I was hoping this pork shoulder would really take on a lot of the flavor of this mojo marinade when I vacuum sealed it in this pleated bag. Alas, the bag was a poor choice as it turned out.It looked good here, but it was just getting started. I set the temp at 175 and let it run all night. Alas, the bag developed a leak, I fault the high temp and the fact that the pleated bag meant that the sealer had to heat through 4 layers for a seal. I don’t know if a regular bag will hold but I am unlikely to test it at that temperature again. Maybe 160-165.At any rate the internal temp made it only to 165 and needed a boost if I was going to be able to pull it apart. I gave it a rub with my generic mixture and put it into a 400 oven for an hour and some.That worked very well, I didn’t wait for it to cool enough for a thorough pulling, instead chopping the big pieces up in a different pan with that heavy spatula/scraper.While the shoulder was in the oven these buns were prepared for baking and they went into the already hot oven as the meat was being choppedAll in all, the sous vide fiasco was disappointing but the shoulder wasn’t totally ruined. I was hoping to use the pork in a mostly authentic Cuban sammich. I’ve been told that the mojo pork is key for those. Sad!
I’ve mentioned this infrared thermometer a few times (the orange thing in the top left of the photo) but I realized I haven’t done a gadget post on it. It won’t replace an instant read thermometer with a probe for taking internal readings but it is really handy for taking temps on surfaces like this griddle. I mostly use it for reading oil temperatures when I’m deep frying – keep the oil stirred for best results. I bought mine at a promotional price of $14 but I wouldn’t hesitate to order another if it broke.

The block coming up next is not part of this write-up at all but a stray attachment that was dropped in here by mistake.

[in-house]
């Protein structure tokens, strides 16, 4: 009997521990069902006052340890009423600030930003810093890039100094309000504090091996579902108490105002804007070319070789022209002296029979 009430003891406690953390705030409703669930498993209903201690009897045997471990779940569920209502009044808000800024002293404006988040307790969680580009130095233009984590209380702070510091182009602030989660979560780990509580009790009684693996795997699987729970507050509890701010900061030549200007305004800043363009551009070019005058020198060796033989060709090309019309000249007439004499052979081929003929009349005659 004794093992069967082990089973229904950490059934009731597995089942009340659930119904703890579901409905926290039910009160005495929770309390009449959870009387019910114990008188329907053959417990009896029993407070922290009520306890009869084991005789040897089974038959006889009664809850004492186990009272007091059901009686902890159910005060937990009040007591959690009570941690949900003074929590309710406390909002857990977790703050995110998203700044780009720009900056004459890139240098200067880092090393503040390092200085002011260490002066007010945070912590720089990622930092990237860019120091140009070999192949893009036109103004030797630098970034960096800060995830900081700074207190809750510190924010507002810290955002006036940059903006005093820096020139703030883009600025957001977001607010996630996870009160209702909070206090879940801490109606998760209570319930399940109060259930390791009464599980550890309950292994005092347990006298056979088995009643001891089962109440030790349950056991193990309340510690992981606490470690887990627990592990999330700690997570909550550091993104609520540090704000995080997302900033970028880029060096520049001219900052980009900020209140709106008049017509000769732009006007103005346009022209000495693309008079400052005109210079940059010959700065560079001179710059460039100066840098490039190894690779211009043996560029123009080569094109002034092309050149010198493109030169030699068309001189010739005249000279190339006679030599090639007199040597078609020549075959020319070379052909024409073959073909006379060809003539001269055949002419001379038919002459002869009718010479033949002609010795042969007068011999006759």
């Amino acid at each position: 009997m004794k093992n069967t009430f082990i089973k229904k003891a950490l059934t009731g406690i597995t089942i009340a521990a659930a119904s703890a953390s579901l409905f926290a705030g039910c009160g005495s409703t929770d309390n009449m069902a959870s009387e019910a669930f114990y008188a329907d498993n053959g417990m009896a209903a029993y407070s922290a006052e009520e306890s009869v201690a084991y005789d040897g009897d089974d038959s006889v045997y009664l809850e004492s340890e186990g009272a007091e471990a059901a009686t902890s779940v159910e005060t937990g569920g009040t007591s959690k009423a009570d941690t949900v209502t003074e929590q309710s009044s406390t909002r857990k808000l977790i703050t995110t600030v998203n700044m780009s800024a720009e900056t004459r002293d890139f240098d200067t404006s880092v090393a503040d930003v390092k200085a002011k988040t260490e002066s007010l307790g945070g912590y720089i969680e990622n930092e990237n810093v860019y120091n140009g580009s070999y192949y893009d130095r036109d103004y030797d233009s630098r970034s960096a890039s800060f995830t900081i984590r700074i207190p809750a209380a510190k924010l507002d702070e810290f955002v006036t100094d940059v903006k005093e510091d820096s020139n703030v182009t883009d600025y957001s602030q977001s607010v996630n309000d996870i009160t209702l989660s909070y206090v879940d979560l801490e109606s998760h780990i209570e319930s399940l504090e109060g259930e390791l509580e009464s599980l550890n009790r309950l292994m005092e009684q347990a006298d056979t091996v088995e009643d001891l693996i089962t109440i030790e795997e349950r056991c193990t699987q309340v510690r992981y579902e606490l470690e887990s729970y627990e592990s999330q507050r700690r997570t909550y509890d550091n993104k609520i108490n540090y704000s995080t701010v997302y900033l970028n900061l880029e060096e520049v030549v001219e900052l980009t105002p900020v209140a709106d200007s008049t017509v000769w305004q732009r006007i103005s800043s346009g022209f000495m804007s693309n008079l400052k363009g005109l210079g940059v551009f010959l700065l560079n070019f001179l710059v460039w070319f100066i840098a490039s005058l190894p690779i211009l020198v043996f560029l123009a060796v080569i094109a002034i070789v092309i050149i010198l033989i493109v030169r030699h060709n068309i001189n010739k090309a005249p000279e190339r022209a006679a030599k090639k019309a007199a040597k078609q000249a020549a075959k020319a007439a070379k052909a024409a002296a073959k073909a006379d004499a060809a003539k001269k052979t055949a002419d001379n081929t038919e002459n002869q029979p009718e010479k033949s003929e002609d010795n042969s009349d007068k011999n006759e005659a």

I went ahead and bought a dedicated vessel for the task and used it for my second go at a pair of steaks. I remembered to pat the steaks dry before searing them, and really cranked the heat on the cast iron skillet. My infrared thermometer was showing it at 600 degrees when I flopped them in. I could have gone higher but I was afraid I would burn the seasoning off.They came out some better than my first go, there is almost no grey along the edges of the cut and the sear is better developed.
A word on the the items as delivered: The expandable rack is too big for the size of the box, and the cut-out for the circulator was not as pictured. I have a bigger polycarbonate box the rack will work just fine in but I’ll be looking for something smaller for the one in the photo. The lid is not a problem.
Nice treatment of Gabe in the Prisma app, with the appropriately named “Hunter” filter. He hasn’t hunted with much success beyond catching grasshoppers although he is showing an unfortunate enthusiasm for digging after moles.
I downloaded another app today and it’s promising enough that I coughed up the $2.99 for the upgrade. I’ve had Eye-Fi cards in several of my cameras for some time now. They automatically upload pictures to my Synology NAS so that they are available to any machine on my network, and I’ve been wanting something similar for my Android phone. I think I have found it in the PhotoSync app.
An advantage this app has over the Eye-Fi card is that the strength of the wifi radio in the phone is miles ahead of the tiny little thing they have crammed into the SD card. I like the automatic upload that happens as soon as I take the shot, but you can trigger an upload manually if you prefer. That way if you flub the exposure or snap the photo too soon you can decline to upload that one, you select those you want to transfer. I figure I can as easily delete it from the network folder as I can on the phone. Lots more at the PhotoSync link.